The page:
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Case Study of Mrs. Hernandez

Hello everyone. We are group 4 and we are here to present the case study of Mrs. Hernandez.

Case Study of Mrs Hernandez

68 year-old Hispanic Female

Widowed, caretaker for grandchildren ages 4 and 5

PMH: Hypertension, Hyperlipidemia, Arthritis

PSH: Hysterectomy

NKDA, no current medications

℅ knee pain, swelling after walking, fatigue, sleeping less

Monica Heisler

Mrs. Hernandez is a 68-year-old Hispanic female who presents to the clinic with knee pain. She states that the pain comes and goes, and sometimes hinder her walking. She stated that home remedies usually relieves her pain. Also, she is not taking any OTC medications for the pain or any other medications. Her last check-up was 2 years ago. The patient has a past medical history of hypertension, hyperlipidemia, and arthritis. The patient also had a hysterectomy. The patient has no known drug allergies.

Screenings

Hypertension

Hyperlipidemia

Arthritis

Obesity

David Apolinario

Hello, my name is David Apolinario, and I will be discussing screening strategies for Mrs. Hernandez. A 68-year-old Hispanic female comes into the clinic and complains of knee pain. The patient verbalizes that knee pain usually comes and goes and sometimes hinders her walking. The patient also verbalizes that she tried home remedies with some relief but does not take any OTC medications for pain. The patient is not currently taking any prescribed medications. The patient was last seen by her provider 2 years ago. Past medical history includes Hypertension, Hyperlipidemia, and Arthritis. The patient is also unsure of her vaccination records. A review of systems showed an increase in fatigue, knee pain when bending and walking long distances. Other abnormal finding shows a weight of 215 lbs and blood pressure of 178/94.

HYPERTENSION

David Apolinario

Screening for high blood pressure is done with a manual or automated sphygmomanometer. Proper protocol is to use the mean of 2 measurements taken while the patient is seated. We will also do a physical assessment and a thorough family history for Mrs. Hernandez to obtain information and other risk factors. According to Viera (2020), screening for hypertension is recommended for 18 years and older adults. The 2015 US Preventive Services Task Force (USPSTF) guidelines also recommend hypertension screening every year for adults that are 40 years old and above and for those who are at high risk for high blood pressure, such as patients with high-normal blood pressure [130 to 139/85 to 89 mmHg], who are overweight or obese, and African Americans (Viera, 2020)

Hyperlipidemia

David Apolinario

Screening for hyperlipidemia is done via a blood test that checks the amount of cholesterol and triglycerides in the blood (Viera, 2020). For Mrs. Hernandez, we will screen her by checking her lipid profile, including total cholesterol, low-density lipoprotein cholesterol, high-density lipoprotein cholesterol, and triglycerides. We will also screen her by obtaining a thorough family history to check for other risk factors. Although Vijan (2020) suggests that screening hyperlipidemia stops at 65, we will still screen Mrs. Hernandez to get a baseline of her lipid profile.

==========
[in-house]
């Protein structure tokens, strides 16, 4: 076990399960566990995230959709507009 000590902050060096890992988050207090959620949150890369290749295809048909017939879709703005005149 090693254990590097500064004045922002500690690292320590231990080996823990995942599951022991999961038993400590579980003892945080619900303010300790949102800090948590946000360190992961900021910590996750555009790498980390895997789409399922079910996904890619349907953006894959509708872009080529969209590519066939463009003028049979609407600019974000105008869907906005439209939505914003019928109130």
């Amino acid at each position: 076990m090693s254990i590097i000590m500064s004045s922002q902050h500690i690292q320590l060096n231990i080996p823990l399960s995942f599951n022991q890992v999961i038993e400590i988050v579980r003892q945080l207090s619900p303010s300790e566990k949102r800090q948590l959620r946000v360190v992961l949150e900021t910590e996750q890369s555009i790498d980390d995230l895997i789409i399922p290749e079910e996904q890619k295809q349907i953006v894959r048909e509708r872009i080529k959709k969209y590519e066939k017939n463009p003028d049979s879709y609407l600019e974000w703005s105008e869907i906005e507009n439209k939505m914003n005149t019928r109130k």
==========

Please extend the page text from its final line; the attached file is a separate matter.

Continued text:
Arthritis

David Apolinario

Provider does screening for arthritis by performing a physical exam to check for swollen joints or loss of motion and use blood tests and X-rays to confirm the diagnosis (Doherty & Abhishek, 2019). X-rays are used to diagnose osteoarthritis, typically revealing a loss of cartilage, bone spurs, and in extreme cases, bone rubbing against bone (Doherty & Abhishek, 2019). Since Mrs. Hernandez’s chief complaint is knee pain during ambulation and movement, we will focus on this screening. Screening for arthritis will be included in the overall physical assessment.

Obesity

David Apolinario

Although obesity was not mention on the case study, we noticed that Mrs. Hernandez’s weight is not proportionate to her height. All adult patients should be screened for overweight and obesity by measuring height, weight and calculating body mass index as part of the routine physical examination (Perreault, 2020). Because of Mrs. Hernandez’s current weight of 215 lbs and height of 62 inches, we calculated her body mass index by dividing body weight and height. BMI shows 39.32, which is categorized as class II obesity (Perreault, 2020).

Immunization

David Apolinario

Influenza Vaccine

Tdap or Td

RZV (Zoster)

Pneumococcal (PPSV23)

The Centers for Disease Control and Prevention suggest that adults 50 years old and older who meet age requirements, lack documentation or vaccination, or lack evidence of past infection should receive the following vaccination (The Centers for Disease Control and Prevention, 2019). For the case of Mrs. Hernandez, she is a 68-year-old adult with no vaccination record. We will offer and educate her on the following vaccines.

Influenza vaccination - 1 dose given annually.

Tdap or Td – For special situation, If she previously did not receive primary vaccination series for tetanus, diphtheria, or pertussis. 1 dose Tdap will be offered followed by 1 dose of Td or Tdap at least 4 weeks after Tdap and another dose Td or Tdap 6-12 months after last Td ot Tdap. Td or Tdap booster every 10 years (The Centers for Disease Control and Prevention, 2020). I

RZV(Zoster) - 2 doses series RZV 2-6 months apart (minimum interval: 4 weeks; repeat if administered too soon) or 1 dose ZVL if not previously vaccinated..

Pneumococcal - 1 dose for 65 an older. If given before 65, administer 1 dose at least 5 years after previous dose.

Hypertension

Condition in which the force of blood against the walls of arteries is too high

Measured through blood pressure readings

Increased risk for heart attack and stroke

“Silent Killer”

Dietary and lifestyle modifications

Medication management

Sharlene De Castro